The best way to create a healthy microbiome is through a healthy balanced diet, plus added fiber, prebiotics, probiotics and digestive enzymes where needed. Minimizing processed, artificial and manufactured foods is key as this can quickly disrupt the microbiome balance and alter digestive flora.

Your microbiome is a remarkable ally in the fight against Lyme disease, influencing your immune response, tick defense, and overall well-being. By nurturing a diverse and balanced microbiome through a healthy diet and lifestyle, you can harness the power of these tiny protectors to potentially reduce your risk of Lyme disease. However, always remember that prevention remains key, so continue to practice tick-awareness and consult with a healthcare professional for personalized advice.

With your microbiome as a resilient shield, you can step into the great outdoors with confidence, knowing that you have an invisible army ready to defend your health.

Know your Tick Risk at Home

Here are the food and home-related risks where Lyme disease can occur:

1. Outdoor Risks:

Wooded and Grassy Areas: Ticks carrying Lyme disease are prevalent in wooded regions, parks, hiking trails, and areas with tall grass. When spending time in these environments, especially during warmer months, you may encounter infected ticks. They are a year-round concern for many areas of the country where warmer winters occur.

Wildlife: Ticks often attach themselves to animals like deer and rodents. When you come into contact with these animals or their habitats, you may be at risk of tick exposure.

2. Home and Yard Risks:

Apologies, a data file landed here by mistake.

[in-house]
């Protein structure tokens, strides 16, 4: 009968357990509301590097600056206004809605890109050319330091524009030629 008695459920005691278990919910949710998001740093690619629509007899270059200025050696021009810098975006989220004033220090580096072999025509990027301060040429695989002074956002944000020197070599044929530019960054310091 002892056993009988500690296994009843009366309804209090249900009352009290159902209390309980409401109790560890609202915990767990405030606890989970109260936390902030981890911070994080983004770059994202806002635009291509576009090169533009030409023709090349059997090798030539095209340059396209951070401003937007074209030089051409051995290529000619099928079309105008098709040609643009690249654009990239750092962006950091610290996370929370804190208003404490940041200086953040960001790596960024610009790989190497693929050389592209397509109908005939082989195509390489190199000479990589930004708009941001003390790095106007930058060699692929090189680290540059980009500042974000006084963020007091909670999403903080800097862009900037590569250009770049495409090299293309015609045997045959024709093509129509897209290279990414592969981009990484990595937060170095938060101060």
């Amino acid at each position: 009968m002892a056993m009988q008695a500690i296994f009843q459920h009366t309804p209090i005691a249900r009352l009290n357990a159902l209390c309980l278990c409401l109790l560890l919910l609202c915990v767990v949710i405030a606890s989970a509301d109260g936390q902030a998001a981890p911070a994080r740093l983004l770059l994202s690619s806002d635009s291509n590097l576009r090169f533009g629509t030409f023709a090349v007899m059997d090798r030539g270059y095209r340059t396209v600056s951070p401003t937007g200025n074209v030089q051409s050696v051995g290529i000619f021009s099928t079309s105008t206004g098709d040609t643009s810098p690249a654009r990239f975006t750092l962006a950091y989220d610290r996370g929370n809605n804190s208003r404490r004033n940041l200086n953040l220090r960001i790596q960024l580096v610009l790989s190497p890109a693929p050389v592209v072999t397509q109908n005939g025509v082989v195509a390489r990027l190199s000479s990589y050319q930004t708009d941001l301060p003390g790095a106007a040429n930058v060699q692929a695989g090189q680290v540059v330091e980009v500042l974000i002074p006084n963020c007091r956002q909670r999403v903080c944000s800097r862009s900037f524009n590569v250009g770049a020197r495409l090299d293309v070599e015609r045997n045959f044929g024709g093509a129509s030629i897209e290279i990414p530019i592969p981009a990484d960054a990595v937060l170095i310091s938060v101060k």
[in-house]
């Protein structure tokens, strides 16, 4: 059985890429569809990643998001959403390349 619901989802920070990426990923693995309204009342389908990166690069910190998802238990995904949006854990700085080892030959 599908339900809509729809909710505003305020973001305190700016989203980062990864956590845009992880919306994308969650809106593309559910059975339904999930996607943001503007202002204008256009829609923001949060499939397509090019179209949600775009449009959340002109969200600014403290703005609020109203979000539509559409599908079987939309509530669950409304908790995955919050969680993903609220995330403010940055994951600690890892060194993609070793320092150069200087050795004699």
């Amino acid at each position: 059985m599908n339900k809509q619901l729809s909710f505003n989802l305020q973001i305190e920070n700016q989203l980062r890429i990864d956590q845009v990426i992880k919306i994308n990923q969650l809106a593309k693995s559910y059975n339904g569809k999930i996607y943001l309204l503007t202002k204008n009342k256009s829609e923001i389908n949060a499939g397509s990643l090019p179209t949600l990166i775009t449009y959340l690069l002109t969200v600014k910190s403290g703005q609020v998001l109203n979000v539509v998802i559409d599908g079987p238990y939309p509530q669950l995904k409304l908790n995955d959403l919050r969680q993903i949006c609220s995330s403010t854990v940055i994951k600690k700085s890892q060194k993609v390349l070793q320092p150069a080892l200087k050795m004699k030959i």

Ticks in Your Yard: Ticks can also inhabit your yard, especially if it borders wooded or grassy areas. Tall grass, leaf litter, and woodpiles can provide tick-friendly habitats. Keep your yard well-maintained and consider tick-control measures.

Pets: Dogs and cats can carry ticks into your home. Regularly check your pets for ticks, especially if they roam in tick-prone areas.

3. Food-Related Risks:

Game Meat: If you hunt or consume game meat, be aware that ticks can attach to wild animals and may carry Lyme disease. Properly inspect and prepare game meat to minimize the risk.

Home Gardens: Ticks can also lurk in gardens, particularly if there are tall plants or overgrown areas. When gardening, wear protective clothing and conduct tick checks afterward.

Grocery store meats and produce. There is an increasingly alarming rate of Lyme found in our grocery store products as animals and crops are constantly exposed to chemicals, antibiotics and vaccines that weaken their natural immunity and make them more susceptible to diseases that we cannot combat chemically. This also in turns weakens our own immunity when we consume these products.

4. Indoor Risks:

Ticks Indoors: Ticks can sometimes find their way indoors on clothing or pets. Regularly check yourself, your family members, and your pets for ticks if you’ve been in tick-prone areas.

With these risk factors in mind, there are several steps we can take to safeguarding our personal environment and mitigating these exposure risks including:

5. Home Safety Measures:

Tick Checks: After spending time outdoors in tick-prone areas, thoroughly check your body for ticks. Pay close attention to hidden areas like the groin, armpits, and scalp.